In Megillat Esther, Achashverosh asks Esther what he can do for her three times (text and translation from chabad.org):


And the king said to her, "What concerns you, Queen Esther, and what is your petition? Even to half the kingdom, it will be given to you."

ג.וַיֹּאמֶר לָהּ הַמֶּלֶךְ מַה לָּךְ אֶסְתֵּר הַמַּלְכָּה וּמַה בַּקָּשָׁתֵךְ עַד חֲצִי הַמַּלְכוּת וְיִנָּתֵן לָךְ:


And the king said to Esther during the wine banquet, "What is your petition? It shall be granted you. And what is your request? Even up to half the kingdom, it shall be fulfilled."

ו.וַיֹּאמֶר הַמֶּלֶךְ לְאֶסְתֵּר בְּמִשְׁתֵּה הַיַּיִן מַה שְּׁאֵלָתֵךְ וְיִנָּתֵן לָךְ וּמַה בַּקָּשָׁתֵךְ עַד חֲצִי הַמַּלְכוּת וְתֵעָשׂ:

and 7:2

And the king said to Esther also on the second day during the wine feast, "What is your petition, Queen Esther, and it shall be given to you. And what is your request, even up to half the kingdom, and it shall be granted."

ב.וַיֹּאמֶר הַמֶּלֶךְ לְאֶסְתֵּר גַּם בַּיּוֹם הַשֵּׁנִי בְּמִשְׁתֵּה הַיַּיִן מַה שְּׁאֵלָתֵךְ אֶסְתֵּר הַמַּלְכָּה וְתִנָּתֵן לָךְ וּמַה בַּקָּשָׁתֵךְ עַד חֲצִי הַמַּלְכוּת וְתֵעָשׂ

The language is subtly different -- in the second question, he never refers to her as "hamalkah", the second and third introduce the notion of "v'tei'as" and the third has the word ""v'yinatein" turn into "v'tinatein."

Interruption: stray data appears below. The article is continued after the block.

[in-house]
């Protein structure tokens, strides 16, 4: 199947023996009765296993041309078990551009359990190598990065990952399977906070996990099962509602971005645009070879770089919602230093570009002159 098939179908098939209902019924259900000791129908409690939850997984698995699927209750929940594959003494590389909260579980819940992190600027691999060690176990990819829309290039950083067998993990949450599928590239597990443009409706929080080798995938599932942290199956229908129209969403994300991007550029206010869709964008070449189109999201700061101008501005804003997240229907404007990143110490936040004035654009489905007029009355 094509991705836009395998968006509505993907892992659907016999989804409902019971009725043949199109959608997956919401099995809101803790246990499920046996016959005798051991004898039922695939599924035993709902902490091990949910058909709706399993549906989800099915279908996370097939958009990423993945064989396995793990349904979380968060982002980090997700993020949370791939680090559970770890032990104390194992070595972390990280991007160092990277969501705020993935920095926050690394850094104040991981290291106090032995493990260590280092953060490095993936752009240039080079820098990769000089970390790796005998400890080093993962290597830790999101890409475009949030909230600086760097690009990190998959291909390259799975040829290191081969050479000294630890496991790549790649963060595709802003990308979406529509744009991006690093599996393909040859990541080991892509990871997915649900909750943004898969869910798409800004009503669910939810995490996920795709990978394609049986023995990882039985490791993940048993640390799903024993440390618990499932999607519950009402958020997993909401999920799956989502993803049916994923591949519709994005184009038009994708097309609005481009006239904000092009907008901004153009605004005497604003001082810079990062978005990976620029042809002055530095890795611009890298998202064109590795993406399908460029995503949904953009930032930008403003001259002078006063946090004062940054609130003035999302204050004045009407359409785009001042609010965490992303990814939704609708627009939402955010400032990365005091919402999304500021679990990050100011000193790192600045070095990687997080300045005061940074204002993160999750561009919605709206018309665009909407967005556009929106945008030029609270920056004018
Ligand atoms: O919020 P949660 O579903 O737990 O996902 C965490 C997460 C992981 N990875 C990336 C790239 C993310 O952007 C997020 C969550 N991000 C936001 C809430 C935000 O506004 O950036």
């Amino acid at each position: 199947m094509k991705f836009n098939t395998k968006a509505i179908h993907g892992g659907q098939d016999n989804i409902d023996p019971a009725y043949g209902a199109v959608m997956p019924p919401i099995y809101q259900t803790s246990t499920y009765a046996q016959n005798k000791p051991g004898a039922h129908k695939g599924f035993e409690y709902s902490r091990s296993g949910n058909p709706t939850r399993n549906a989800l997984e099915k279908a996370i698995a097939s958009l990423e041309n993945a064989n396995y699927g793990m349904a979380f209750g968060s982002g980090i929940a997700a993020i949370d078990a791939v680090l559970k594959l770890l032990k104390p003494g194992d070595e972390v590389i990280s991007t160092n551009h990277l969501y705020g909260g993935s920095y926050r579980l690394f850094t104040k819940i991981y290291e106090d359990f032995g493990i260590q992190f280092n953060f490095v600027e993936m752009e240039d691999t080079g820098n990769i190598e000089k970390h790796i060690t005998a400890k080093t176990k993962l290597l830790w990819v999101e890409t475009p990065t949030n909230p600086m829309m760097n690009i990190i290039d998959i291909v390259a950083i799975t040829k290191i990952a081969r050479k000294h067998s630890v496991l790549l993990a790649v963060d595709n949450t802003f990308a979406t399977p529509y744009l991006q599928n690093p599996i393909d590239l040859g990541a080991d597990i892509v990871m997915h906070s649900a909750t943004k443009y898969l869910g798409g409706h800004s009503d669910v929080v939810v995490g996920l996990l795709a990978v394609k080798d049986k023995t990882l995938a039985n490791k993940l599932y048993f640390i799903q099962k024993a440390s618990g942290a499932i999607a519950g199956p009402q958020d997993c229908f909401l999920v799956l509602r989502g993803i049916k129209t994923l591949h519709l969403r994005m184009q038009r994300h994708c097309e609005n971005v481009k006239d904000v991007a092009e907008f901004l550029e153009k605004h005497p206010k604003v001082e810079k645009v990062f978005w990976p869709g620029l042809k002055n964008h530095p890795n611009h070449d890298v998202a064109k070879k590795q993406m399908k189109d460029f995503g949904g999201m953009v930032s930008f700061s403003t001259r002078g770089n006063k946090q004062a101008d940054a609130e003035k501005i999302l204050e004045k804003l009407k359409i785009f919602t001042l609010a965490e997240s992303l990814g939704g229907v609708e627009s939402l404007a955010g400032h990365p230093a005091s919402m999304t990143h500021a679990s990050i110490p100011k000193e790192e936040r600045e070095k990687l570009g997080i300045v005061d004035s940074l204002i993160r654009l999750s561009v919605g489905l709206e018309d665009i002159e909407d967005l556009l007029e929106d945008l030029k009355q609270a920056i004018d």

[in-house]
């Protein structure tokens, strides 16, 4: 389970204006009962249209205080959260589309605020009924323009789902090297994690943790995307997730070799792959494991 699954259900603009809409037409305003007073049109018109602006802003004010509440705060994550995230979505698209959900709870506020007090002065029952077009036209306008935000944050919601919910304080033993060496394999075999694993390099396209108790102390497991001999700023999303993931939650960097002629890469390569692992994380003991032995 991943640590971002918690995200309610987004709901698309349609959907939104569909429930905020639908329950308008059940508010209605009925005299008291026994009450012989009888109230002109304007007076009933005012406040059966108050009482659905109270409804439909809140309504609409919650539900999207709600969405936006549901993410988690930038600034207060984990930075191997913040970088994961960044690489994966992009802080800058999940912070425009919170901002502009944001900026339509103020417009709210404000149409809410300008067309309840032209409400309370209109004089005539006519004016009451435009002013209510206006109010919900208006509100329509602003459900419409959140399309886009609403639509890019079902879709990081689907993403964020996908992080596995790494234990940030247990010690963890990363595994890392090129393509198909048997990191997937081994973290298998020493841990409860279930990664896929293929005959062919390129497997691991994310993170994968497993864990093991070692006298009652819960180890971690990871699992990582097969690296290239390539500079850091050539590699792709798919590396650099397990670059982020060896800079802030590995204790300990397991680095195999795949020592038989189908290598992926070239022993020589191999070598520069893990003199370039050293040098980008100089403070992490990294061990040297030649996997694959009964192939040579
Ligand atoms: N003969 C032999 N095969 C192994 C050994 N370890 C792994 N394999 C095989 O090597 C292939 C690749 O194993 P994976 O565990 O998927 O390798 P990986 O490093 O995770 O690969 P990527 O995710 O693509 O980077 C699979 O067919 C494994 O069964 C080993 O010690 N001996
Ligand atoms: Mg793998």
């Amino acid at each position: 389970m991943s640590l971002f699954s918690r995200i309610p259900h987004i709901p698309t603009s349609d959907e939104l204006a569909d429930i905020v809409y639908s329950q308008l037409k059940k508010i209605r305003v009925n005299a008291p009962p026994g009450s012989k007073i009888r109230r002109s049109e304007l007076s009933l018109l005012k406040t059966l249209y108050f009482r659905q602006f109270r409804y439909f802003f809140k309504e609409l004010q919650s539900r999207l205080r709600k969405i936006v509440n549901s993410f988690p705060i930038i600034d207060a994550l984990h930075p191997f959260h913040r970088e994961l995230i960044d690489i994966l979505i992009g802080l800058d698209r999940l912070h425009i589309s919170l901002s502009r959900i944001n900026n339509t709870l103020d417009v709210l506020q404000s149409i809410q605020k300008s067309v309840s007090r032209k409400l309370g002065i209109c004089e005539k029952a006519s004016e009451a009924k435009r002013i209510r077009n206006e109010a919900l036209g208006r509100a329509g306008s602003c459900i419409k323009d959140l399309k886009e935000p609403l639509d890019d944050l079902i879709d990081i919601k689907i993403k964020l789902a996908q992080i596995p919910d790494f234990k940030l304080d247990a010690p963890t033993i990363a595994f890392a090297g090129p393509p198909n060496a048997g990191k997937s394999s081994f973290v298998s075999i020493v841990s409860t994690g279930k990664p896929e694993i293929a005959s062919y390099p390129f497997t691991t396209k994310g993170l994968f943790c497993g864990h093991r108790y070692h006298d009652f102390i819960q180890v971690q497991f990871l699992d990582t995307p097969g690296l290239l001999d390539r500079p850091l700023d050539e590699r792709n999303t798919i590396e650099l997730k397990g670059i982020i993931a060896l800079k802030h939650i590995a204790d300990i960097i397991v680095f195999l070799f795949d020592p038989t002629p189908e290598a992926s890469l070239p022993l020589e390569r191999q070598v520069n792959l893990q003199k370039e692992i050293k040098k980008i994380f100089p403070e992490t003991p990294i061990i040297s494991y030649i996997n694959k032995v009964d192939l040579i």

Is there any discussion of what the practical differences might be between these three iterations? Is this all just grammar and conversational whim or does the omission of the "Queen" title, or the introduction of "it will be done" or the change in the presentation of the n-t-n root lead to any other interpretations (either as individual concepts or as part of a whole, all pieces creating a different over-arching interpretation)?

1 Answer 1


I have a suspicion that Achashveirosh knew that he didn't know who Esther was, ein Esther magedes vechulei.

And that he thought Esther was now ready to reveal her identity for a price (ad chatzi ha'malchus).

When he addresses Esther in the second tense without using her title he means, 'Go on, tell me the secret.'

When he addresses her as Esther ha'Malkah he means, 'Regardless of who you are, you can carry on being the queen.'

If so, Achashveirosh was right on both accounts because she revealed her identity and this came with a price (both for herself and Achashveirosh, she now became assur to Mordechai.)

I don't know about the other diyukim.

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